Calculating Line Integral in xy-Plane

• KUphysstudent
In summary, the line integral is calculated by parameterizing x and y in terms of t and taking the derivative of x and y with respect to t. Then, the dot product of the vector field v and position vector dr is taken and integrated with respect to t from the lower bound of -1 to the upper bound of 2. The final substitution of x = t and y = t3 should be corrected to x = t and y = t^3.
KUphysstudent

Homework Statement

Calculate the line integral ° v ⋅ dr along the curve y = x3 in the xy-plane when -1 ≤ x ≤ 2 and v = xy i + x2 j.

Note: Sorry the integral sign doesn't seem to work it just makes a weird dot, looks like a degree sign, ∫.2. The attempt at a solution
I have to write something along with the calculations for exams so I do that here as well, it is probably not correct.

parameterize x and y in terms of t because we need to take the integral of the dot product of the position vector dr with the vector field v. In this case we can say that x = t which in return gives us y = x3 = t3. Now taking the derivative with of x and y with respect to t, dx/dt = 1 dy/dt = 3t2 which we can put into the equation for dr, which is dr = dx i+ dy j+ dz k → dr = 1 dt i+ 3t2 dt j + 0 dt k
insert in (integralsign)∫ v ⋅ dr → (integralsign)∫ xy i+x2 j ⋅ 1 i+ 3t2 j , with the lower bound of integration being t = -1 and the upper bound t = 2.
The dot product of [a, b, c] ⋅ [d, e, f] = [ad, be, cf]. therefore (integralsign)∫ v ⋅ dr = xy + x21 dt i+ 3t2 dt j = xy dt + 3t2 x2 dt

3. Relevant equations

But now I'm completely lost and don't understand what I'm supposed to do with x's and y's, shouldn't they have been in terms of t's as well? My book has one example which is much easier than this one since the vector field is just v = yi in that one.

Anyone who can teach me what to do please let me know.

Do I just substitute xy and x2 with my parameter x = t and y = t3, so I get xy = t3 and x2 = t2 → (integralsign)∫ t3 dt + 3t2 t2 dt ?

KUphysstudent said:

Homework Statement

Calculate the line integral ° v ⋅ dr along the curve y = x3 in the xy-plane when -1 ≤ x ≤ 2 and v = xy i + x2 j.

Note: Sorry the integral sign doesn't seem to work it just makes a weird dot, looks like a degree sign, ∫.2. The attempt at a solution
I have to write something along with the calculations for exams so I do that here as well, it is probably not correct.

parameterize x and y in terms of t because we need to take the integral of the dot product of the position vector dr with the vector field v. In this case we can say that x = t which in return gives us y = x3 = t3. Now taking the derivative with of x and y with respect to t, dx/dt = 1 dy/dt = 3t2 which we can put into the equation for dr, which is dr = dx i+ dy j+ dz k → dr = 1 dt i+ 3t2 dt j + 0 dt k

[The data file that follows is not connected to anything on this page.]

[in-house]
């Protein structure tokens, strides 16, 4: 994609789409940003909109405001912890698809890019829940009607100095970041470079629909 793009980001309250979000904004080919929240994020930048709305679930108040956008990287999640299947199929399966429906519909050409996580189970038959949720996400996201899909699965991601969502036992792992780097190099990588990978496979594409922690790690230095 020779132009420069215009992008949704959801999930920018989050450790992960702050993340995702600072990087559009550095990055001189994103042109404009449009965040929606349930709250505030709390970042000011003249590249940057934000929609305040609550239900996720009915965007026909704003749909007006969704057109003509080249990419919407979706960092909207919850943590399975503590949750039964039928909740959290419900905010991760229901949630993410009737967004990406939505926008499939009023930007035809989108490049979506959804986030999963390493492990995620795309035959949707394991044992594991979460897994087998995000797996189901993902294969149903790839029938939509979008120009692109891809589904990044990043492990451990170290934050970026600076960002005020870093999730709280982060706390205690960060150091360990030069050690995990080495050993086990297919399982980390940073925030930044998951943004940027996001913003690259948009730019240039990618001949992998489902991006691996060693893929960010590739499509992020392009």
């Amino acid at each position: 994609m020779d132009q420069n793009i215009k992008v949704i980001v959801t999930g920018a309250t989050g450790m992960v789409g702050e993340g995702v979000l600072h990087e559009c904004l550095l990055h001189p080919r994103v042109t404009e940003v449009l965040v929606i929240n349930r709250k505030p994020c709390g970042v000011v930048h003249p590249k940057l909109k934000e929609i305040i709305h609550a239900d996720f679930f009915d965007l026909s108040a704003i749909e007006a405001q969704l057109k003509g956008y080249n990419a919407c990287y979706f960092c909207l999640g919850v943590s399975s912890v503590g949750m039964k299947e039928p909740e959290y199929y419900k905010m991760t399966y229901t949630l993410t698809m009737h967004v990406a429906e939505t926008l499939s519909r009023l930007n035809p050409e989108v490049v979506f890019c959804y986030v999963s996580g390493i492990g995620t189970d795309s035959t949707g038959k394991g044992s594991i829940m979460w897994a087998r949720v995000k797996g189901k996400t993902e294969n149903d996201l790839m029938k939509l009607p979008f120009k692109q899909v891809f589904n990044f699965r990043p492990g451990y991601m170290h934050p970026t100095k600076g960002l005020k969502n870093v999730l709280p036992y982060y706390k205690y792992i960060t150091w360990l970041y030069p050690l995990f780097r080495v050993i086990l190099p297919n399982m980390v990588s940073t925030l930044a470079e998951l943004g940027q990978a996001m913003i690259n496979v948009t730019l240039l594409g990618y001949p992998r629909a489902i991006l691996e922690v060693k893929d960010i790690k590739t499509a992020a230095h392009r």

insert in (integralsign)∫ v ⋅ dr → (integralsign)∫ xy i+x2 j ⋅ 1 i+ 3t2 j , with the lower bound of integration being t = -1 and the upper bound t = 2.
The dot product of [a, b, c] ⋅ [d, e, f] = [ad, be, cf]. therefore (integralsign)∫ v ⋅ dr = xy + x21 dt i+ 3t2 dt j = xy dt + 3t2 x2 dt

3. Relevant equations

But now I'm completely lost and don't understand what I'm supposed to do with x's and y's, shouldn't they have been in terms of t's as well? My book has one example which is much easier than this one since the vector field is just v = yi in that one.

Anyone who can teach me what to do please let me know.

Do I just substitute xy and x2 with my parameter x = t and y = t3, so I get xy = t3 and x2 = t2 → (integralsign)∫ t3 dt + 3t2 t2 dt ?
Yes. Everything you have done looks correct so far except for your final substitution. You have the right idea, but check for errors.

if you calculate the integral with this step, (integralsign)∫ t3 dt + 3t2 t2 dt from -1 to 2 you get 25.25

I forgot to add that if you graph y=x^3 and look at the area between x = 1 and x = 2 it looks like it adds to about 4, which is quite a bit away from 25.25

Last edited:

1. What is a line integral in the xy-plane?

A line integral in the xy-plane is a mathematical tool used to calculate the total effect of a vector field along a given path in the xy-plane. It takes into account both the magnitude and direction of the vector field.

2. How is a line integral in the xy-plane calculated?

A line integral in the xy-plane is calculated by first parameterizing the given path in terms of one variable, usually t. The integral is then evaluated using the parameterization and the vector field function. The result is a single value representing the total effect of the vector field along the path.

3. What is the difference between a line integral and a double integral?

A line integral is a one-dimensional integral, meaning it takes into account the behavior of a function along a specific path. A double integral, on the other hand, is a two-dimensional integral that considers the behavior of a function over a region in the xy-plane. In other words, a line integral is a special case of a double integral.

4. When is it necessary to calculate a line integral in the xy-plane?

A line integral in the xy-plane is often used in physics and engineering to calculate work, flux, or circulation of a vector field. It is also used in the study of complex functions and in the field of differential geometry.

5. Are there any practical applications of calculating line integrals in the xy-plane?

Yes, there are many practical applications of calculating line integrals in the xy-plane. Some examples include calculating the work done by a force on a moving object, finding the electric field along a specific path in an electric field, and determining the amount of fluid flowing through a pipe. It is also commonly used in the fields of mechanics, electromagnetism, and fluid dynamics.

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